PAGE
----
Here's a study from the USDA archives:
Vitamin B12 Studies In Total Vegetarians (Vegans), Journal of Nutritional Medicine, 1994
I can only see the abstract and it's difficult to follow the group(s) they studied, but they describe:
"In 10 who changed from a lacto-ovo-vegetarian (LOV) diet to a TVD,2 the mean serum B12 level dropped 35% from 415 +/- 187 to 268 +/- 75 pg ml-1 p<0.005) 2 months after starting the TVD. ... Serum B12 levels decreased noticeably within 2 months on a [vegan diet]."So, after 2 months, the group's average was hovering close to what the IOM considers a lower limit. After a year:
"61% of those on the [vegan diet] for 1 year or more had serum B12 levels below normal."Looks like they used 200 pg/ml as the cutoff for normal. All well and good but the IOM says, "a serum B12 value above the cutoff point does not necessarily indicate adequate B12 status," because "as deficiency develops, serum values may be maintained at the expense of B12 in the tissues."
They also looked at the prevalence of low B12 status in vegans. In 78 vegans, 47 were below normal. Even the remaining 31 had levels only reaching 293 +/- 85.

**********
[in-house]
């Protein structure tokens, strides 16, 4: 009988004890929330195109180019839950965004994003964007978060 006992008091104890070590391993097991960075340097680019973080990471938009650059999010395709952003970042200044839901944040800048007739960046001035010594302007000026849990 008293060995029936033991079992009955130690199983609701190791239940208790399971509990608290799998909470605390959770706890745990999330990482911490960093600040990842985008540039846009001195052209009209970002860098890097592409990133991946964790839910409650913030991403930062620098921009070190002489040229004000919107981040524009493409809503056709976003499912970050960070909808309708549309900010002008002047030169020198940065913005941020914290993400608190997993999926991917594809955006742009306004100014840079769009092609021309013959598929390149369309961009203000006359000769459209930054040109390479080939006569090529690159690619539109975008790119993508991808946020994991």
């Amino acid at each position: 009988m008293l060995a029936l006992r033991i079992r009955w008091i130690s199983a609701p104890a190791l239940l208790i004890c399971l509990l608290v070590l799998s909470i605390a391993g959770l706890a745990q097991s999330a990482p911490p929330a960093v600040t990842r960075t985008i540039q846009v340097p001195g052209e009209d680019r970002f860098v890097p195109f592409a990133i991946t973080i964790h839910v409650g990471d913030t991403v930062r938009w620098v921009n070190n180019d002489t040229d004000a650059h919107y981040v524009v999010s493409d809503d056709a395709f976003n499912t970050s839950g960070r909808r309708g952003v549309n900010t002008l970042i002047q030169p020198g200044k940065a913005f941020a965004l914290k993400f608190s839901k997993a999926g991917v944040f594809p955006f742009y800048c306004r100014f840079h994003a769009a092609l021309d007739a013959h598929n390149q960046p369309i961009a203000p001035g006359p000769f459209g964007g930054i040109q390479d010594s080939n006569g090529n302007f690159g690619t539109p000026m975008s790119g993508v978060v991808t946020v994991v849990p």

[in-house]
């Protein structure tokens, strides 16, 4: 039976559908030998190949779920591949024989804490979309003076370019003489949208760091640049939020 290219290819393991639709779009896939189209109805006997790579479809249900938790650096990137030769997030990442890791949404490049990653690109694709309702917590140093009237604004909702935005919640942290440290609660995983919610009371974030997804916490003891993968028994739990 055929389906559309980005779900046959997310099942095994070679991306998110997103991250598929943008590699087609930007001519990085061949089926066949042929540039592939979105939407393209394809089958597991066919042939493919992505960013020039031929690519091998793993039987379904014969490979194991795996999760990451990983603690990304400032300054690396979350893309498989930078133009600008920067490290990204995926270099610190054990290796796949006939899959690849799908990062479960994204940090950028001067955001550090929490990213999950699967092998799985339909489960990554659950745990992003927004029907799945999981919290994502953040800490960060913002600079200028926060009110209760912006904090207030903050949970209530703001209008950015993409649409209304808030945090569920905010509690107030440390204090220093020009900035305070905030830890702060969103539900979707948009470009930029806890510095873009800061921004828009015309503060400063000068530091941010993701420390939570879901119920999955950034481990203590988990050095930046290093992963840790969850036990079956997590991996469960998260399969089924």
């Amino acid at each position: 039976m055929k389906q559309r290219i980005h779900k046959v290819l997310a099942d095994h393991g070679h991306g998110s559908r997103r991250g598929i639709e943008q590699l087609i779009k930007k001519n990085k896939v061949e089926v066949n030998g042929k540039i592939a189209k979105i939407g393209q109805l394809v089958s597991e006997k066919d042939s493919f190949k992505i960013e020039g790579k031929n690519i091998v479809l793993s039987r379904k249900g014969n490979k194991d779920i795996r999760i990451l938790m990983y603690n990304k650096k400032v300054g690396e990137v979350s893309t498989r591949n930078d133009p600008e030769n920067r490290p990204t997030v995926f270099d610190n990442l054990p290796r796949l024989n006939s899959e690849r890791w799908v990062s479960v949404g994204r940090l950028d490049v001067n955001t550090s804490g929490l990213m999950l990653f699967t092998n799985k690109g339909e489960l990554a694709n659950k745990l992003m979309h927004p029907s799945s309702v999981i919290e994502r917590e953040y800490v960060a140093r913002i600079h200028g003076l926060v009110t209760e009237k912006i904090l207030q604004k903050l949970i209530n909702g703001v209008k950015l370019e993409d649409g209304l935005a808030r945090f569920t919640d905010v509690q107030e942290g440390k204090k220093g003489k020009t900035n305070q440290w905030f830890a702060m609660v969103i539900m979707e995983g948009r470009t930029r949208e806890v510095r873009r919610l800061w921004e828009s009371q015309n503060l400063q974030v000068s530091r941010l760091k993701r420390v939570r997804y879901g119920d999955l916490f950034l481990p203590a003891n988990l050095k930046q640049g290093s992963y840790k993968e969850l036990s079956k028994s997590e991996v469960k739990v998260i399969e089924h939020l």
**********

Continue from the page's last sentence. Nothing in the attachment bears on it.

Everyone is different. Some people may be very efficient at reabsorbing any B12 they secrete into the small intestine via bile.3 But reabsorption is not 100%. And there is some loss of B12 after this point anyway, from cells that break off in the large intestine. Without some B12 input, there will be net loss over time. And anyone with absorption problems in the area of their distal small intestine where B12 is taken up (or if this part of the intestine is absent from, say, cancer or Crohn's surgery), and anyone with inflammatory issues in the stomach where intrinsic factor (IF) is secreted (IF assists in B12 absorption) will most definitely face B12 deficiency without some treatment.
So, how long will it take to fall below normal? From this data, somewhere between a few months to a few years depending on the health of the GI tract.
If I was eating a vegan diet, I would definitely supplement with vitamin B12, and/or eat B12 fortified food.
One more point from this study, about supplementing:
"The serum B12 level of seven of 16 adults with a low serum B12 who chewed a 100 microgram tablet of B12 once a week for 6 weeks increased by 150%, whereas the serum B12 level increased by only 12% in the nine who gulped down the tablets (with water)."
2 TVD: Total Vegetarian Diet, i.e. Vegan Diet
3 How much we lose in bile depends in part on how much fat we eat, since bile is secreted to emulsify dietary fat. Still, this is not a lot, maybe 0.5 to 1 mcg/day say the IOM.